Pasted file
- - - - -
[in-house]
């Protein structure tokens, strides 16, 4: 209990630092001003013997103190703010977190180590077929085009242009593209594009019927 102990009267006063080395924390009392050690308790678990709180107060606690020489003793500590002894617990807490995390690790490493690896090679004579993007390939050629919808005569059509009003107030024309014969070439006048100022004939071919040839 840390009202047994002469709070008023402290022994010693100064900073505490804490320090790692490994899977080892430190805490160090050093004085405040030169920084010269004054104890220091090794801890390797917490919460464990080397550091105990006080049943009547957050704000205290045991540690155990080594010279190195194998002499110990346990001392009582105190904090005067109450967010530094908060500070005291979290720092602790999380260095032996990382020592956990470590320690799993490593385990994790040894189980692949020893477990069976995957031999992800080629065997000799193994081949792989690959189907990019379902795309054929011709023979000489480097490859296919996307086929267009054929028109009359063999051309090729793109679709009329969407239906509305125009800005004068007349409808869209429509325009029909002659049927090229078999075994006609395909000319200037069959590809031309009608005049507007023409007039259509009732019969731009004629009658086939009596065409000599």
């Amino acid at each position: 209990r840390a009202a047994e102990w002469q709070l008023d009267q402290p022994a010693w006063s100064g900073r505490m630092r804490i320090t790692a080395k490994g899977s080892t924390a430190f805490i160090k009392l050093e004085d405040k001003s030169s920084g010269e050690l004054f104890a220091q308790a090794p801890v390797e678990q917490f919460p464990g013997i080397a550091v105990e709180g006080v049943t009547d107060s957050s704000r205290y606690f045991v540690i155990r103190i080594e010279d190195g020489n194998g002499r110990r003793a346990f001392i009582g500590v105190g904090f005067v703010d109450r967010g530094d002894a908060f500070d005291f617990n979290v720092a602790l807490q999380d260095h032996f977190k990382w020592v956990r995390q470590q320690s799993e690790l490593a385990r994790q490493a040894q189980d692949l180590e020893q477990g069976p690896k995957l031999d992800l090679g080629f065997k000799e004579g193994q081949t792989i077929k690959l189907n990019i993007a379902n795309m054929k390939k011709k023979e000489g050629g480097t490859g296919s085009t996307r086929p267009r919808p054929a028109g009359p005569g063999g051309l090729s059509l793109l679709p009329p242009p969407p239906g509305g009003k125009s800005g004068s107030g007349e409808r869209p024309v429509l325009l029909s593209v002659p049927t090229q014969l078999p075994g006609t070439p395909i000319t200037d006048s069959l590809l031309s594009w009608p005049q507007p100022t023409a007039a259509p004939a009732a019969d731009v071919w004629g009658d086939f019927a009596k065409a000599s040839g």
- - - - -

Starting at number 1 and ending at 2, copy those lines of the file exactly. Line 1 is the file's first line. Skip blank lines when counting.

[in-house]
């Protein structure tokens, strides 16, 4: 209990630092001003013997103190703010977190180590077929085009242009593209594009019927 102990009267006063080395924390009392050690308790678990709180107060606690020489003793500590002894617990807490995390690790490493690896090679004579993007390939050629919808005569059509009003107030024309014969070439006048100022004939071919040839 840390009202047994002469709070008023402290022994010693100064900073505490804490320090790692490994899977080892430190805490160090050093004085405040030169920084010269004054104890220091090794801890390797917490919460464990080397550091105990006080049943009547957050704000205290045991540690155990080594010279190195194998002499110990346990001392009582105190904090005067109450967010530094908060500070005291979290720092602790999380260095032996990382020592956990470590320690799993490593385990994790040894189980692949020893477990069976995957031999992800080629065997000799193994081949792989690959189907990019379902795309054929011709023979000489480097490859296919996307086929267009054929028109009359063999051309090729793109679709009329969407239906509305125009800005004068007349409808869209429509325009029909002659049927090229078999075994006609395909000319200037069959590809031309009608005049507007023409007039259509009732019969731009004629009658086939009596065409000599």